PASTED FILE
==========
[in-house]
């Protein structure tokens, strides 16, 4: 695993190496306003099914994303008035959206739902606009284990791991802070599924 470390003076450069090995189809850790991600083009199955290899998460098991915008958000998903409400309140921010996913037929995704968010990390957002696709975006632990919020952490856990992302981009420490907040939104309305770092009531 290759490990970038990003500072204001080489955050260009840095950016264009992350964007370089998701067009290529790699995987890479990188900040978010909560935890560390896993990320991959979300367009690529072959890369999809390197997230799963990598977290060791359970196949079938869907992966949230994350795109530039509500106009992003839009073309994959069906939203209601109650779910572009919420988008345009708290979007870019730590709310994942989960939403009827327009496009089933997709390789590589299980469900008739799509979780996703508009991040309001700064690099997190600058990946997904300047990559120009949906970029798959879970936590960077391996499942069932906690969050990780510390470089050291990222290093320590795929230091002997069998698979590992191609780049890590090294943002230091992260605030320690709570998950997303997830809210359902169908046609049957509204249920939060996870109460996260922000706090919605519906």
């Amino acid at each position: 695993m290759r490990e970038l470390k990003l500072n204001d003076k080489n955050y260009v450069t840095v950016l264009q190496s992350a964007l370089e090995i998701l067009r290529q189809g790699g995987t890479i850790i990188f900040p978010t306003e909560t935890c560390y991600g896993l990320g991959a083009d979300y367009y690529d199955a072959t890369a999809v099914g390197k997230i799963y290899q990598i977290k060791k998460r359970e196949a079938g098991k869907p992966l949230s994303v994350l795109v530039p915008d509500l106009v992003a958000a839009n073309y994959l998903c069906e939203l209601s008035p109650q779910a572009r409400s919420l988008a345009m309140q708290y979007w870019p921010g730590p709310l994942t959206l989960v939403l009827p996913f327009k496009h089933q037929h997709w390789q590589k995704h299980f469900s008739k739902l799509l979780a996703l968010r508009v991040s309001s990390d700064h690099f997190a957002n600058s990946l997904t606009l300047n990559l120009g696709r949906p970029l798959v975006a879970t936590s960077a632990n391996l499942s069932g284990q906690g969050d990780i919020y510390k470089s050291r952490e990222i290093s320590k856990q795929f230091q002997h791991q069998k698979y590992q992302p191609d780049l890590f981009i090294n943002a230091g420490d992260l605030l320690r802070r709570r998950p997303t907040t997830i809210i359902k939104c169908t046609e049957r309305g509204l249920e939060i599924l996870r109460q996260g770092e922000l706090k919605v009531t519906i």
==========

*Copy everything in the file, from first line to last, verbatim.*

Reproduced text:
[in-house]
């Protein structure tokens, strides 16, 4: 695993190496306003099914994303008035959206739902606009284990791991802070599924 470390003076450069090995189809850790991600083009199955290899998460098991915008958000998903409400309140921010996913037929995704968010990390957002696709975006632990919020952490856990992302981009420490907040939104309305770092009531 290759490990970038990003500072204001080489955050260009840095950016264009992350964007370089998701067009290529790699995987890479990188900040978010909560935890560390896993990320991959979300367009690529072959890369999809390197997230799963990598977290060791359970196949079938869907992966949230994350795109530039509500106009992003839009073309994959069906939203209601109650779910572009919420988008345009708290979007870019730590709310994942989960939403009827327009496009089933997709390789590589299980469900008739799509979780996703508009991040309001700064690099997190600058990946997904300047990559120009949906970029798959879970936590960077391996499942069932906690969050990780510390470089050291990222290093320590795929230091002997069998698979590992191609780049890590090294943002230091992260605030320690709570998950997303997830809210359902169908046609049957509204249920939060996870109460996260922000706090919605519906």
């Amino acid at each position: 695993m290759r490990e970038l470390k990003l500072n204001d003076k080489n955050y260009v450069t840095v950016l264009q190496s992350a964007l370089e090995i998701l067009r290529q189809g790699g995987t890479i850790i990188f900040p978010t306003e909560t935890c560390y991600g896993l990320g991959a083009d979300y367009y690529d199955a072959t890369a999809v099914g390197k997230i799963y290899q990598i977290k060791k998460r359970e196949a079938g098991k869907p992966l949230s994303v994350l795109v530039p915008d509500l106009v992003a958000a839009n073309y994959l998903c069906e939203l209601s008035p109650q779910a572009r409400s919420l988008a345009m309140q708290y979007w870019p921010g730590p709310l994942t959206l989960v939403l009827p996913f327009k496009h089933q037929h997709w390789q590589k995704h299980f469900s008739k739902l799509l979780a996703l968010r508009v991040s309001s990390d700064h690099f997190a957002n600058s990946l997904t606009l300047n990559l120009g696709r949906p970029l798959v975006a879970t936590s960077a632990n391996l499942s069932g284990q906690g969050d990780i919020y510390k470089s050291r952490e990222i290093s320590k856990q795929f230091q002997h791991q069998k698979y590992q992302p191609d780049l890590f981009i090294n943002a230091g420490d992260l605030l320690r802070r709570r998950p997303t907040t997830i809210i359902k939104c169908t046609e049957r309305g509204l249920e939060i599924l996870r109460q996260g770092e922000l706090k919605v009531t519906i």